Hinckley’s Buzzards Are Just Around The Corner

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They might not be the most beautiful of birds and their dining choices would cause most of us to blanch, but in Northeast Ohio many people look forward to the return of the buzzards.

March 15 is the day that the buzzards, which are actually turkey vultures, are expected in Hinckley Township. Bird watchers flock to the area in the northeast corner of Medina County to witness this event, which for many is the sign that spring is near, and join in a day of activities celebrating their return.  

Legend has it that the turkey vultures were drawn to area after what became known as “The Great Hinckley Hunt of 1818.”  Cleveland Museum of Natural History’s Chief Wildlife Officer and Museum Ambassador Harvey Webster said while the hunt definitely took place, it probably isn’t the reason that they birds return to Hinckley each year.

“It was around Christmastime.  All of the able-bodied men and boys formed this giant circle.  At the appointed hour, they closed ranks on the circle and started driving all the wild game before them until they had them all trapped. They shot and killed dozens of wolves, bears and deer and all these animals that were so common in the forests and habitats of northeastern Ohio. Supposedly, the story goes they harvested the meat they wanted for human consumption and left the carcasses to rot. This is what attracted the famous buzzards, or turkey vultures, to Hinckley.  That said, we actually have roosts of vultures all over Northeast Ohio, in places where we didn’t have circle hunts, but it is a great story and we’re sticking to it,” Webster said.

While the birds have returned each year, people didn’t begin gathering to watch them until much later. 

“It was back in the 1950s that one of the rangers from in the Cleveland Metroparks Hinckley Reservation had noted that every March 15, he would see the vanguard of the local roost or flock of vultures returning to the hills of Hinckley.  He mentioned it to a columnist at the Cleveland Press. Over a couple of years, this got written about and people became more and more interested in seeing if it was actually true. You would have folks watching for the return of the Hinckley buzzards.  That of course was a wonderful opportunity for the folks in Hinckley to create a celebration and have a pancake breakfast and community events.  Over the years, there have been times when thousands of people have turned out,” Webster said.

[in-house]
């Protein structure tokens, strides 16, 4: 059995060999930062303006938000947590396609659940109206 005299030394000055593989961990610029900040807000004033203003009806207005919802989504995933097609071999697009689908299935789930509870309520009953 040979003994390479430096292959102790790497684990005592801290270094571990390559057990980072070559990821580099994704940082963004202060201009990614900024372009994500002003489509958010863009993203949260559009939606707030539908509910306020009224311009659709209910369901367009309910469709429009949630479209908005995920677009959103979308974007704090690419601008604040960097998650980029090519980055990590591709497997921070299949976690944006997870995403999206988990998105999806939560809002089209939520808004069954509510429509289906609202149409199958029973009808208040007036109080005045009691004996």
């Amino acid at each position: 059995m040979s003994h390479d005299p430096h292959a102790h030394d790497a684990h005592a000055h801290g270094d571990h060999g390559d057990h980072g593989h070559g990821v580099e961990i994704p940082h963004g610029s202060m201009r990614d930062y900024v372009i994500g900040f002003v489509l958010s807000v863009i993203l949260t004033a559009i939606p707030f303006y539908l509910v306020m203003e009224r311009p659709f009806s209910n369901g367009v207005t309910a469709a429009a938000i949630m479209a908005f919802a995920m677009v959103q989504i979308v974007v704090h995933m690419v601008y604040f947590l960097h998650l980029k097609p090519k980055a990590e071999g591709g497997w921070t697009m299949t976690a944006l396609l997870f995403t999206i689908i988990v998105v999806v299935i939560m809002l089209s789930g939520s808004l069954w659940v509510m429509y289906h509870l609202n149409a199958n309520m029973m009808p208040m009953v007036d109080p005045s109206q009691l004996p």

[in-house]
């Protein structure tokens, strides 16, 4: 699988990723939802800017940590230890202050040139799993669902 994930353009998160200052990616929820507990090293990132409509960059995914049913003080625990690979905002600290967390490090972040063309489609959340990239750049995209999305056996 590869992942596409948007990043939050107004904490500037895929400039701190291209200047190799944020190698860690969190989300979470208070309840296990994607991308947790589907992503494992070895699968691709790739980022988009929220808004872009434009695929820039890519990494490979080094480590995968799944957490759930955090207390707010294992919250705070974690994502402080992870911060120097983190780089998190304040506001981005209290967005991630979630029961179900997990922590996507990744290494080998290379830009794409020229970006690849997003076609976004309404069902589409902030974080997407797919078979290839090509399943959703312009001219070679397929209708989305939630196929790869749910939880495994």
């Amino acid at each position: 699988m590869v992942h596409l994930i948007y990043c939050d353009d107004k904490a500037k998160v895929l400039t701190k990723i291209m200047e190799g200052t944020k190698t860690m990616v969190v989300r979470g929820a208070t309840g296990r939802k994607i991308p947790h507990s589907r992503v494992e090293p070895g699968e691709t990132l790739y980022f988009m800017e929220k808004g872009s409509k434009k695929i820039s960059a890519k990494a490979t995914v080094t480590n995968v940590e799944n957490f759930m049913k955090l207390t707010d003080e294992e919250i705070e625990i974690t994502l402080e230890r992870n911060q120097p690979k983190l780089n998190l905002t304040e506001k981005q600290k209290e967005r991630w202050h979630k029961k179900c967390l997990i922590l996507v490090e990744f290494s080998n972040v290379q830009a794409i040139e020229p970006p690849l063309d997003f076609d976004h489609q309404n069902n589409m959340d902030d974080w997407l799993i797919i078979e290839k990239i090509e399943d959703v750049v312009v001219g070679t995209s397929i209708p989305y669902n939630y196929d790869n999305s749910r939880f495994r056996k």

Webster said the turkey vultures owe a debt of gratitude to the people of Hinckley.

“This is a culture phenomenon. We celebrate the good folks in Hinckley, because if there ever was a bird that needed a day of public relations, it’s the turkey vulture, given his lifestyle

That lifestyle includes a menu that would probably kill a human, but Webster said the turkey vulture’s dining habits play an important role in the environment.

"Their scientific name is ‘cathartes aura,’ so you can think of them as cathartic, cleansing the environment of dead and decaying flesh.  With their six foot wing span, they have a magnificent ability to soar effortlessly, although a little bit wobbly above the ground. They use that vantage point to see or smell dead animals on the ground. By removing all that [dead] material, they are literally cleaning up.  They are removing things from places that would have been breeding grounds for bacteria or removing food from animals that might be participating in disease,” Webster said.

One of the bird’s most prominent characteristics is paramount to the animal’s work.

“They have a featherless head, which a lot people don’t find too endearing. However that featherless head, when they descend on a dead animal, allows them to stick their head into the animal’s carcass and dine with impunity.  They don’t have to worry about trapping particles of flesh on their face,” Webster said.

The turkey vulture’s featherless head isn’t the only thing that allows the bird to eat decaying flesh without becoming ill.

“They have this cool bony shield over their nostrils.  We call them ‘perforate nostrils,’ because from the side view it looks like you can look right through their nostrils, which indeed you can.  This serves as a bony shield which prevents anything from getting up their nose. They also have this stomach with so much acid and is laden with so much nasty bacteria that would make you or me deathly ill, which aids in the decomposition of what they are consuming.  They can eat animals that have died from anthrax or were contaminated with botulism.  They have a wonderful suite of adaptations which allow them to be incredibly successful in this lifestyle,” Webster said.

Click here to find out what's happening in Hinckley as they celebrate their 62nd Annual Buzzard Day.

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